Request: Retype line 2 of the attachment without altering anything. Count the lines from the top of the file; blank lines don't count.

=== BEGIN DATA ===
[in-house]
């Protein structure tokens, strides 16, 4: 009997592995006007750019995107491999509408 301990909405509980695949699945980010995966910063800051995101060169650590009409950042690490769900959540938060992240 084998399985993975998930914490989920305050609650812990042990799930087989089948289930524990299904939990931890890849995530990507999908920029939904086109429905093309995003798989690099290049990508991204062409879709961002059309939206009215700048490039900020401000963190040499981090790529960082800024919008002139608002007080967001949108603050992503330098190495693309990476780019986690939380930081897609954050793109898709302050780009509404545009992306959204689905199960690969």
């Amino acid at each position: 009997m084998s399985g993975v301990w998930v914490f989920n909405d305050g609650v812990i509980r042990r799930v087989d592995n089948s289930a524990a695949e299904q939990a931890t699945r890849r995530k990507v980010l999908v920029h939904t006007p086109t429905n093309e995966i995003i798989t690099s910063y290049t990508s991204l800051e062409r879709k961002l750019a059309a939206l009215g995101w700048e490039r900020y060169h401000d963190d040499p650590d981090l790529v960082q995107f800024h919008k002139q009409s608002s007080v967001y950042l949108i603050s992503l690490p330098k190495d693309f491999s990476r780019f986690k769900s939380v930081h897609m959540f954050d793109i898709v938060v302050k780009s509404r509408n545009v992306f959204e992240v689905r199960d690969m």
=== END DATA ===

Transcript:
């Protein structure tokens, strides 16, 4: 009997592995006007750019995107491999509408 301990909405509980695949699945980010995966910063800051995101060169650590009409950042690490769900959540938060992240 084998399985993975998930914490989920305050609650812990042990799930087989089948289930524990299904939990931890890849995530990507999908920029939904086109429905093309995003798989690099290049990508991204062409879709961002059309939206009215700048490039900020401000963190040499981090790529960082800024919008002139608002007080967001949108603050992503330098190495693309990476780019986690939380930081897609954050793109898709302050780009509404545009992306959204689905199960690969």